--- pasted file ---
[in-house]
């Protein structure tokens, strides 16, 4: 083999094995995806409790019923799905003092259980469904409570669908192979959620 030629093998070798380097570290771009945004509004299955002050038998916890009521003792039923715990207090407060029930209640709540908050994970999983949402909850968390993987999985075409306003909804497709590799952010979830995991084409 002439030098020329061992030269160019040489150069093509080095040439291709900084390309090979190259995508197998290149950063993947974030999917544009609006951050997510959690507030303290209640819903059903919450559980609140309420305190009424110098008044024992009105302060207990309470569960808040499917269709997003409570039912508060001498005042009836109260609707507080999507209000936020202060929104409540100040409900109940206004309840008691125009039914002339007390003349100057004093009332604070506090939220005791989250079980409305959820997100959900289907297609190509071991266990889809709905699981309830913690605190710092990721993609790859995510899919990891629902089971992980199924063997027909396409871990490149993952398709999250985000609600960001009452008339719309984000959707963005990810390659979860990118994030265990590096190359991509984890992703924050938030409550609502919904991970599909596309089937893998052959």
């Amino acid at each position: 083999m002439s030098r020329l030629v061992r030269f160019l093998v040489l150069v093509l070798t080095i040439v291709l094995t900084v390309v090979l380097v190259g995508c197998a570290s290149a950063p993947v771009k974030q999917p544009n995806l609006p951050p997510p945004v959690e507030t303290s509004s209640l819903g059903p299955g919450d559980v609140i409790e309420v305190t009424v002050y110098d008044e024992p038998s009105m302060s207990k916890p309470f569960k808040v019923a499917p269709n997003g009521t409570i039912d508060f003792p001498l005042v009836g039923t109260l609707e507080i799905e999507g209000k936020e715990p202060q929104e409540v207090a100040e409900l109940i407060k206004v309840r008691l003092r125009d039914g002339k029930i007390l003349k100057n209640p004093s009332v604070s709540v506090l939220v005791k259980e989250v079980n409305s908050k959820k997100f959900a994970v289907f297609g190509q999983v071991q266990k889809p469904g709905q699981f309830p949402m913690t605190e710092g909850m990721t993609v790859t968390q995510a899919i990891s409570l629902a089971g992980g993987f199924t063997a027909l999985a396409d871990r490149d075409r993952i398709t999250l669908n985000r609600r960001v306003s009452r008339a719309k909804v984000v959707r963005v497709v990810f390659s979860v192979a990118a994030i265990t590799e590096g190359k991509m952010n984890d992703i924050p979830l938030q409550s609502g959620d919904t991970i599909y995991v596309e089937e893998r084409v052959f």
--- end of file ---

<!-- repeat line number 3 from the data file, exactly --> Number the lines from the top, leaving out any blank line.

């Amino acid at each position: 083999m002439s030098r020329l030629v061992r030269f160019l093998v040489l150069v093509l070798t080095i040439v291709l094995t900084v390309v090979l380097v190259g995508c197998a570290s290149a950063p993947v771009k974030q999917p544009n995806l609006p951050p997510p945004v959690e507030t303290s509004s209640l819903g059903p299955g919450d559980v609140i409790e309420v305190t009424v002050y110098d008044e024992p038998s009105m302060s207990k916890p309470f569960k808040v019923a499917p269709n997003g009521t409570i039912d508060f003792p001498l005042v009836g039923t109260l609707e507080i799905e999507g209000k936020e715990p202060q929104e409540v207090a100040e409900l109940i407060k206004v309840r008691l003092r125009d039914g002339k029930i007390l003349k100057n209640p004093s009332v604070s709540v506090l939220v005791k259980e989250v079980n409305s908050k959820k997100f959900a994970v289907f297609g190509q999983v071991q266990k889809p469904g709905q699981f309830p949402m913690t605190e710092g909850m990721t993609v790859t968390q995510a899919i990891s409570l629902a089971g992980g993987f199924t063997a027909l999985a396409d871990r490149d075409r993952i398709t999250l669908n985000r609600r960001v306003s009452r008339a719309k909804v984000v959707r963005v497709v990810f390659s979860v192979a990118a994030i265990t590799e590096g190359k991509m952010n984890d992703i924050p979830l938030q409550s609502g959620d919904t991970i599909y995991v596309e089937e893998r084409v052959f």